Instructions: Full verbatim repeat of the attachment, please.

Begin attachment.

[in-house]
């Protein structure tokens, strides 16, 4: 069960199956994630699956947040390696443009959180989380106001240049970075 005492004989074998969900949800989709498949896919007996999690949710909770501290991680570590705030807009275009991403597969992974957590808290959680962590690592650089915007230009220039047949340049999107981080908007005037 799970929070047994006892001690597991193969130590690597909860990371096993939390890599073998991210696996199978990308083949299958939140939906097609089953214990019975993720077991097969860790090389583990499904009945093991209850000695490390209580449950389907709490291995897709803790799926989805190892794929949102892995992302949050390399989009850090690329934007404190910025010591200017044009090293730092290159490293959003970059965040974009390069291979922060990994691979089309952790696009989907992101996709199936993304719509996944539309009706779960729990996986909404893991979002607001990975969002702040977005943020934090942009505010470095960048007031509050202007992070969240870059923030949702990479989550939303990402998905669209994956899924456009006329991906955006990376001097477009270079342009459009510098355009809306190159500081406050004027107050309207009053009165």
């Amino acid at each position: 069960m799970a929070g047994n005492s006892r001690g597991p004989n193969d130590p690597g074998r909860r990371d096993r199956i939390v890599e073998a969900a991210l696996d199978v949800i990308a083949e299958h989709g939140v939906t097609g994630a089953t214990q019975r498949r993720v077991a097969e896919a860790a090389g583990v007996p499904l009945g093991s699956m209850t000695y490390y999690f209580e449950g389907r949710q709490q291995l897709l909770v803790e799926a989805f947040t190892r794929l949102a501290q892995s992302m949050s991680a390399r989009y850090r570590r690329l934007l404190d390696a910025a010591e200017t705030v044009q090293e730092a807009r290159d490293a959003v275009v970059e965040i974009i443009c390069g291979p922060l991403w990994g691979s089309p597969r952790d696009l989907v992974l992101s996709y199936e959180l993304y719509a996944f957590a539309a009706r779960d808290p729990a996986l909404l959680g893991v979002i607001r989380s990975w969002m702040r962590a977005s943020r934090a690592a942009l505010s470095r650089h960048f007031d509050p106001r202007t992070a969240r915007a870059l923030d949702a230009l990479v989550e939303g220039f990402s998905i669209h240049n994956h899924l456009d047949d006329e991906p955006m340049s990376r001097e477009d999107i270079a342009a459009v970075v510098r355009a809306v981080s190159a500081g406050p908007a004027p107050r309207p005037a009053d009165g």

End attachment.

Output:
[in-house]
């Protein structure tokens, strides 16, 4: 069960199956994630699956947040390696443009959180989380106001240049970075 005492004989074998969900949800989709498949896919007996999690949710909770501290991680570590705030807009275009991403597969992974957590808290959680962590690592650089915007230009220039047949340049999107981080908007005037 799970929070047994006892001690597991193969130590690597909860990371096993939390890599073998991210696996199978990308083949299958939140939906097609089953214990019975993720077991097969860790090389583990499904009945093991209850000695490390209580449950389907709490291995897709803790799926989805190892794929949102892995992302949050390399989009850090690329934007404190910025010591200017044009090293730092290159490293959003970059965040974009390069291979922060990994691979089309952790696009989907992101996709199936993304719509996944539309009706779960729990996986909404893991979002607001990975969002702040977005943020934090942009505010470095960048007031509050202007992070969240870059923030949702990479989550939303990402998905669209994956899924456009006329991906955006990376001097477009270079342009459009510098355009809306190159500081406050004027107050309207009053009165």
């Amino acid at each position: 069960m799970a929070g047994n005492s006892r001690g597991p004989n193969d130590p690597g074998r909860r990371d096993r199956i939390v890599e073998a969900a991210l696996d199978v949800i990308a083949e299958h989709g939140v939906t097609g994630a089953t214990q019975r498949r993720v077991a097969e896919a860790a090389g583990v007996p499904l009945g093991s699956m209850t000695y490390y999690f209580e449950g389907r949710q709490q291995l897709l909770v803790e799926a989805f947040t190892r794929l949102a501290q892995s992302m949050s991680a390399r989009y850090r570590r690329l934007l404190d390696a910025a010591e200017t705030v044009q090293e730092a807009r290159d490293a959003v275009v970059e965040i974009i443009c390069g291979p922060l991403w990994g691979s089309p597969r952790d696009l989907v992974l992101s996709y199936e959180l993304y719509a996944f957590a539309a009706r779960d808290p729990a996986l909404l959680g893991v979002i607001r989380s990975w969002m702040r962590a977005s943020r934090a690592a942009l505010s470095r650089h960048f007031d509050p106001r202007t992070a969240r915007a870059l923030d949702a230009l990479v989550e939303g220039f990402s998905i669209h240049n994956h899924l456009d047949d006329e991906p955006m340049s990376r001097e477009d999107i270079a342009a459009v970075v510098r355009a809306v981080s190159a500081g406050p908007a004027p107050r309207p005037a009053d009165g």